Medicaid, national health insurance program in the United States for low-income persons and persons with disabilities. It was established in 1965 with passage of the Social Security Amendments and is now run by the Centers for Medicare and Medicaid Services. In 2010 the program was expanded as part of heath insurance legislation, to provide insurance for low-income people not eligible for subsidies under the new law, but the expansion was made voluntary for the states, and only about half the states elected to participate in the expansion (effective 2014). The federal role in Medicaid is limited to setting standards, issuing regulations and guidelines, and overseeing operation of the program by the states. More than 58 million people received Medicaid in 2013. Of the various services covered under Medicaid, about half of the funds are used to purchase in-patient hospital services and nursing home services; the remainder covers physician services, drugs, laboratory services, X rays, and other services. Political debate on the future of Medicaid has accompanied health-care reform and budget deficit reduction debates.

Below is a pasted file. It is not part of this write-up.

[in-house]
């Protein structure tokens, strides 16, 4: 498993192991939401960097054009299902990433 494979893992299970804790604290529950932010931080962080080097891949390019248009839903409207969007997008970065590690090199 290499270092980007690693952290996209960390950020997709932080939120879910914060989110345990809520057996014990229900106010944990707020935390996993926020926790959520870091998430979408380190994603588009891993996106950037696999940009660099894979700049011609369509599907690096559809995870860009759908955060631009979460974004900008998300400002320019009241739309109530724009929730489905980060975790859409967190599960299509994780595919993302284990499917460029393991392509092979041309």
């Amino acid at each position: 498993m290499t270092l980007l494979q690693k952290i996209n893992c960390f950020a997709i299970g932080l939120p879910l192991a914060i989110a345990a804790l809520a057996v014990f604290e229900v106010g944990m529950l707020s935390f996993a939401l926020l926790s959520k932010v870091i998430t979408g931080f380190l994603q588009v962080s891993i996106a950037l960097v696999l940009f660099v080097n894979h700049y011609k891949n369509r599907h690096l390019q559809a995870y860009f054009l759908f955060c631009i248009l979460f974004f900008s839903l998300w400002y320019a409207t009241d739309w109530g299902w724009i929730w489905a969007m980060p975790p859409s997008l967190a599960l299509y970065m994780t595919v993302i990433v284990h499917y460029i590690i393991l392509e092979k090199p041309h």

The Columbia Electronic Encyclopedia, 6th ed. Copyright © 2012, Columbia University Press. All rights reserved.